EU/3/08/556

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Orphan designation

On 8 July 2008, orphan designation (EU/3/08/556) was granted by the European Commission to Voisin Consulting S.A.R.L., France, for N-(2,4-di-tert-butyl-5-hydroxyphenyl)-1,4-dihydro-4-oxoquinoline-3-carboxamide for the treatment of cystic fibrosis.

The sponsorship was transferred to Vertex Pharmaceuticals (U.K.) Limited, United Kingdom, in August 2011.

For a list of the administrative updates to this public summary of opinion please refer to the PDF document below.

What is cystic fibrosis?

Cystic fibrosis is a hereditary (genetic) disease that affects the production of secretions (such as mucus) from the glands in the body. It affects the lungs and the digestive system (gut) in particular. Cystic fibrosis is caused by abnormalities in a gene called ‘cystic-fibrosis transmembrane conductance regulator’ (CFTR). The CFTR gene is responsible for the production of CFTR, a protein that regulates the production of mucus and digestive juices by acting as a chloride-ion channel to allow proper movement of salt and water in and out of certain cells in the lungs and other tissues. In patients with cystic fibrosis, there is an overproduction of mucus in the lungs and a reduced production of digestive juices from the pancreas (an organ near the stomach). This leads to long-term infection and inflammation of the lungs and problems with the digestion and absorption of food resulting in poor growth.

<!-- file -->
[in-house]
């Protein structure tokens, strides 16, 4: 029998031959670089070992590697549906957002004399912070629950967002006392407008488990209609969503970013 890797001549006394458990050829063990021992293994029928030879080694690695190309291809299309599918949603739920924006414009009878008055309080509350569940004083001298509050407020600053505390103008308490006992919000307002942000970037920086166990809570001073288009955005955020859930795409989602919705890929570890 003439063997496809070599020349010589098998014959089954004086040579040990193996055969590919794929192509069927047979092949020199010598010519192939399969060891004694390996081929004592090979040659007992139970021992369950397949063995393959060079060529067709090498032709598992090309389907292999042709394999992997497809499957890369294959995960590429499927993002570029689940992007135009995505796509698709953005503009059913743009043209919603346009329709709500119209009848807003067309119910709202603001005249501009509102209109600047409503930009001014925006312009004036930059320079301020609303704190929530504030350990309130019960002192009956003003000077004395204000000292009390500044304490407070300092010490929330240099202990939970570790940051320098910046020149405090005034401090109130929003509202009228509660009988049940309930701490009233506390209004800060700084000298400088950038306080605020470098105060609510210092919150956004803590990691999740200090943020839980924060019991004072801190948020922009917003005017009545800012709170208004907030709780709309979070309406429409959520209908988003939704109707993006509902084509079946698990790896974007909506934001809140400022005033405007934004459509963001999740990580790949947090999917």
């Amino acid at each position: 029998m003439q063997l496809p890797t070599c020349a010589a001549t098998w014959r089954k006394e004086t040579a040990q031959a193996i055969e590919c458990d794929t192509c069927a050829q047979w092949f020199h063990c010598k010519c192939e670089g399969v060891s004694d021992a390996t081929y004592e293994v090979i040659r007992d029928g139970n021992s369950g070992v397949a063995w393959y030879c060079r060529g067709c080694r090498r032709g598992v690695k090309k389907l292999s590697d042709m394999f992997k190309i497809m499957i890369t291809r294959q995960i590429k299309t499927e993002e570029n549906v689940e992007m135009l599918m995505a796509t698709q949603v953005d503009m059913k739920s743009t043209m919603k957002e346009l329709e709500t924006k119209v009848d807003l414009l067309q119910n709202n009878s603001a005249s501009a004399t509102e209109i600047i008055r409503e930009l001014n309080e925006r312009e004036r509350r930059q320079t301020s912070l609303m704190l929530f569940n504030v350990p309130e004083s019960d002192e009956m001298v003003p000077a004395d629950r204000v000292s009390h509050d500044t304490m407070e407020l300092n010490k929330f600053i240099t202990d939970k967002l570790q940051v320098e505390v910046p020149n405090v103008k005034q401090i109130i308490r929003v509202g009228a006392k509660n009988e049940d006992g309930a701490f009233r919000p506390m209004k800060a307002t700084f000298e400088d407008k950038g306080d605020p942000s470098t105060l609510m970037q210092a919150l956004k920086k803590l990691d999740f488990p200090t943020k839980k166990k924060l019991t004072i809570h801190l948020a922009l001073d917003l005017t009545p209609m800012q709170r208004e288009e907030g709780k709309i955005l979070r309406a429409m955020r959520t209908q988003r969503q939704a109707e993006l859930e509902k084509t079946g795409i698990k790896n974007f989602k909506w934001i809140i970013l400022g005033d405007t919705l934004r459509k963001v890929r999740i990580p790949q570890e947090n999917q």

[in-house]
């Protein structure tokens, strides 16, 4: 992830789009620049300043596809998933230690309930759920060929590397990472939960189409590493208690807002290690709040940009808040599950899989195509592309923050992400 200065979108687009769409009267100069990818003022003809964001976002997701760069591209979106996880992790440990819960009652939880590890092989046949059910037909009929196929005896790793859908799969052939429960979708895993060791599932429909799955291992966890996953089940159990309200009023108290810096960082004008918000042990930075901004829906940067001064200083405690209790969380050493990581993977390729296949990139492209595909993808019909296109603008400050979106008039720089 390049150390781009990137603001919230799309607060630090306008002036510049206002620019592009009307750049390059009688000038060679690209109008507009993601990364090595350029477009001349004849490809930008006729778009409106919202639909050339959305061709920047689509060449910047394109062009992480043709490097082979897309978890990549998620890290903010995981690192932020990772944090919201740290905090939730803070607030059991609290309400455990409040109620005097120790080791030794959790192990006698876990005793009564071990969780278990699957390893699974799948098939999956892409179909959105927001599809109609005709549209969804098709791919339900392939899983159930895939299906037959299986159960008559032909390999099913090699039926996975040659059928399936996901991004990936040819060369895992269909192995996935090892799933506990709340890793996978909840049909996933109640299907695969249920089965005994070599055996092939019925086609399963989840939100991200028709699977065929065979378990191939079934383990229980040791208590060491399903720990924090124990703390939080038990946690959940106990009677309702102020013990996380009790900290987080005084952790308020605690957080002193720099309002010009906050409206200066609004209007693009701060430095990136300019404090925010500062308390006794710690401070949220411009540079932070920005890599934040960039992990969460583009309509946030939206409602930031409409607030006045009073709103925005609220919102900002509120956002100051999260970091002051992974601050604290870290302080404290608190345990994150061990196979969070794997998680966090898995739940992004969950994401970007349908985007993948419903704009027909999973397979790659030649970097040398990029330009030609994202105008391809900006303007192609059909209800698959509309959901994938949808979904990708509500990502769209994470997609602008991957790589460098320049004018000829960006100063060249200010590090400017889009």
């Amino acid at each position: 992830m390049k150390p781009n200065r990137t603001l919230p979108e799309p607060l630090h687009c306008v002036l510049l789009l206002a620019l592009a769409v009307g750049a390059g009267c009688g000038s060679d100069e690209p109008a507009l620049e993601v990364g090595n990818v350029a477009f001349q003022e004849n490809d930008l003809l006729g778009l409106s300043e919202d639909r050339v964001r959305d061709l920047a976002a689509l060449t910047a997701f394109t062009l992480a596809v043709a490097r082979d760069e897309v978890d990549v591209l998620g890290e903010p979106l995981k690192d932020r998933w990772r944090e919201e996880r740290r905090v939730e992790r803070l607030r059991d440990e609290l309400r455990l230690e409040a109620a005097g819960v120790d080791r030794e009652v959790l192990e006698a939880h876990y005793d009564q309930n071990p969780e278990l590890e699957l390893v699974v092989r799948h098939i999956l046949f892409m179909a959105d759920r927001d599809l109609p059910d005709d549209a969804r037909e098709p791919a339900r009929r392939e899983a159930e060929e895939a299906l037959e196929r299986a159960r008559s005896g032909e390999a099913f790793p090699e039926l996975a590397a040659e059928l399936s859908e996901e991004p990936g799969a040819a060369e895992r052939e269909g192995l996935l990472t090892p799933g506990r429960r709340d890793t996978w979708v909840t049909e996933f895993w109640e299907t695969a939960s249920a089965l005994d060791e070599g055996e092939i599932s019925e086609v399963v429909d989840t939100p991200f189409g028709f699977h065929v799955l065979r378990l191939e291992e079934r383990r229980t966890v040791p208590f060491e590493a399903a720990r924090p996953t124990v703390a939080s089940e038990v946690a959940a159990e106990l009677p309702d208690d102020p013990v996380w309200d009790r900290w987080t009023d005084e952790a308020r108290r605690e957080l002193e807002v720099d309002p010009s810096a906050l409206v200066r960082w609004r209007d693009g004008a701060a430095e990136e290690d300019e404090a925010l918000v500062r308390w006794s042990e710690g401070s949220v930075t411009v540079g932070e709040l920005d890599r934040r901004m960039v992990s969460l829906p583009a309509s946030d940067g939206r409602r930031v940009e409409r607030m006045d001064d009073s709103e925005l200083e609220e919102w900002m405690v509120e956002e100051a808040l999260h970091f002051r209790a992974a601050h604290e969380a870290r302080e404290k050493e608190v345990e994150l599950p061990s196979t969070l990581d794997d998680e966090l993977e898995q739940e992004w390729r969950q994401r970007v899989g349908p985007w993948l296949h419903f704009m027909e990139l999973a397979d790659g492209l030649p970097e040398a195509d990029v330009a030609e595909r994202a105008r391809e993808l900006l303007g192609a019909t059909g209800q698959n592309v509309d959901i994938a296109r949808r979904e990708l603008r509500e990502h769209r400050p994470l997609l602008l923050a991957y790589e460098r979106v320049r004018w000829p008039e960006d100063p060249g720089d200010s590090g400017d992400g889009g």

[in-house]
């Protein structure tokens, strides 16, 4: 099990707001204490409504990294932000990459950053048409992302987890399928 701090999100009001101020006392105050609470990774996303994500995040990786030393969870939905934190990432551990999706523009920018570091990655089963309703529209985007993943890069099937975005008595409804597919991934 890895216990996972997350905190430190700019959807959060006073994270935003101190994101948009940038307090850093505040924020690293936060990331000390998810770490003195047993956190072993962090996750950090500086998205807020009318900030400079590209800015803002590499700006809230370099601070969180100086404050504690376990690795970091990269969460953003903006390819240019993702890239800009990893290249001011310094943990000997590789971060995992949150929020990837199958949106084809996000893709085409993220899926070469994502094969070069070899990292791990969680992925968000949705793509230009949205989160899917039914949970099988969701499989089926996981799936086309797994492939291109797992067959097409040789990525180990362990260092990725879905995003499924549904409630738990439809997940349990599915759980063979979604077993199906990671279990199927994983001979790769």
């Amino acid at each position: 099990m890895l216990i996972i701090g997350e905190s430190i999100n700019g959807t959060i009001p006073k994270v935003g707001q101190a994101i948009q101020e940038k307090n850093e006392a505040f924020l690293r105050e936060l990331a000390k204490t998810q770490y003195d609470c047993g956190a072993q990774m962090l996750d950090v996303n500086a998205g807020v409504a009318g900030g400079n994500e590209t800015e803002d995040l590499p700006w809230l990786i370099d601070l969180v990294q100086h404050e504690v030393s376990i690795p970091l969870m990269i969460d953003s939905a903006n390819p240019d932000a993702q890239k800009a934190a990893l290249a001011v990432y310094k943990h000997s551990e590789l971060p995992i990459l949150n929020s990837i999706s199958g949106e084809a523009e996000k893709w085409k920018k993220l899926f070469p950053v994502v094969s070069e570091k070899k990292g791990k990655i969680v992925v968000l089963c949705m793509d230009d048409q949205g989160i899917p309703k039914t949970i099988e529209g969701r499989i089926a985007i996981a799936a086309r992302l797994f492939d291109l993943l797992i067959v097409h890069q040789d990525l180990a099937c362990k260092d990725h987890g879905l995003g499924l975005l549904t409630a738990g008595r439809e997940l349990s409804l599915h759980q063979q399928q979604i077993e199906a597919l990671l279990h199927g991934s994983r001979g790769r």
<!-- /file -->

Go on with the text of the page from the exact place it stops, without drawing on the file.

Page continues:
Cystic fibrosis is a long-lasting and life-threatening disease.

What is the estimated number of patients affected by the condition?

At the time of designation cystic fibrosis affected approximately 1.2 in 10,000 people in the European Union (EU). This was equivalent to a total of around 60,000 people*, and is below the threshold for orphan designation, which is 5 people in 10,000. This is based on the information provided by the sponsor and knowledge of the Committee for Orphan Medicinal Products (COMP).


*Disclaimer: For the purpose of the designation, the number of patients affected by the condition is estimated and assessed on the basis of data from the European Union (EU 27), Norway, Iceland and Liechtenstein. At the time of designation, this represented a population of 502,800,000 (Eurostat 2008).